A 2.0 kg toy rocket is fitted with an engine that provides a thrust roughly modeled by the function F(t) = (60 N/s) t - (15 N/s2) t2, for 0 < t < 4.0 s, and zero thereafter. The rocket is launched directly upward.
Of course, the first step to analyzing any situation involving forces is to construct a free-body diagram. Below is a free-body diagram for the rocket during the time interval 0 < t < 4.0 s.
Given that you are not presented with information pertaining to the frictional force acting on the rocket, you must analyze the rocket’s trajectory in a hypothetical, friction-free environment.
From Newton’s second law:
Thus, the acceleration of the rocket is not constant, and the velocity and position of the rocket must be determined by integrating the acceleration.
Before we do this, however, note that the acceleration of the rocket is initially directed downward. (At t = 0s, a = -9.8 m/s2.) This is because the supporting force exerted on the rocket by the launch platform has been ignored. This force would hold the rocket in place until the force of the exhaust gases on the rocket is equal to, and then exceeds, the force of gravity on the rocket. In reality, the acceleration of the rocket is zero until Fexhaust = Fgravity. This occurs when:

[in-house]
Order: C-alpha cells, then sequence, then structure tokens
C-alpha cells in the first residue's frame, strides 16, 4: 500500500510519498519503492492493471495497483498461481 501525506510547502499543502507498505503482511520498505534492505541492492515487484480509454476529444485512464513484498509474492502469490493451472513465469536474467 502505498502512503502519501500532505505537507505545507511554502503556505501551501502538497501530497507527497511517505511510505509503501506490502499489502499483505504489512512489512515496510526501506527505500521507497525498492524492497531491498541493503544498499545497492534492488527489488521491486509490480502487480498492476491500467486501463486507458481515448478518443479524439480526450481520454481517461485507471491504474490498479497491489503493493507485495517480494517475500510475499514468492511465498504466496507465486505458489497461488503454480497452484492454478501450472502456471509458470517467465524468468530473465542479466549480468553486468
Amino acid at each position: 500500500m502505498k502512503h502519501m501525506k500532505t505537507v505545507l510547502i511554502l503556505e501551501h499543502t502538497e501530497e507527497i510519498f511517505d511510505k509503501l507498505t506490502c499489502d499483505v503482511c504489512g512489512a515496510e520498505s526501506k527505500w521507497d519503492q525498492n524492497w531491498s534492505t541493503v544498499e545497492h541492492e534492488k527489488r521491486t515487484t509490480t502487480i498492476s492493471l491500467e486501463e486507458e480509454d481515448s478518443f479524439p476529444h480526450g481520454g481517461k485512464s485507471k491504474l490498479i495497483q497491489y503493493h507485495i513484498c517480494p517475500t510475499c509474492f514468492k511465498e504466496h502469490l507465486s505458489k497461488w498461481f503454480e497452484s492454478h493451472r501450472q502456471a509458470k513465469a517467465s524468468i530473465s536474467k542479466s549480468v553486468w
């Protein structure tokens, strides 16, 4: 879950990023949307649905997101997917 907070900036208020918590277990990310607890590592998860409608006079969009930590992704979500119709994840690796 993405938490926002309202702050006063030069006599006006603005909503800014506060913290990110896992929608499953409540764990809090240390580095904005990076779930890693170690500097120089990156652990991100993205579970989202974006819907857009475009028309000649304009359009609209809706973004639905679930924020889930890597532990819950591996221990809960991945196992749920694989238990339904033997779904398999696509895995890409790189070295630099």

The correct motion information is tabulated below.
Between event 2 and 3, the rocket's acceleration is given by the function above:
We can integrate the acceleration to determine the velocity,
Since we know v = 0 m/s when t = 0.36 s, we can determine the integration constant:
and when the thrust ends, at t3 = 4.0 s, v3 = 42.5 m/s.
To find the position of the rocket when the thrust ends, integrate the velocity function:
Since we know r = 0 m when t = 0.36 s, we can determine the integration constant:
and when the thrust ends, at t3 = 4.0 s, r3= 87.2 m.
Between event 3 and 4 the acceleration is constant, so we can use our constant-acceleration kinematic equations:
Thus, the rocket would achieve a maximum height of 180 m in a friction-free environment.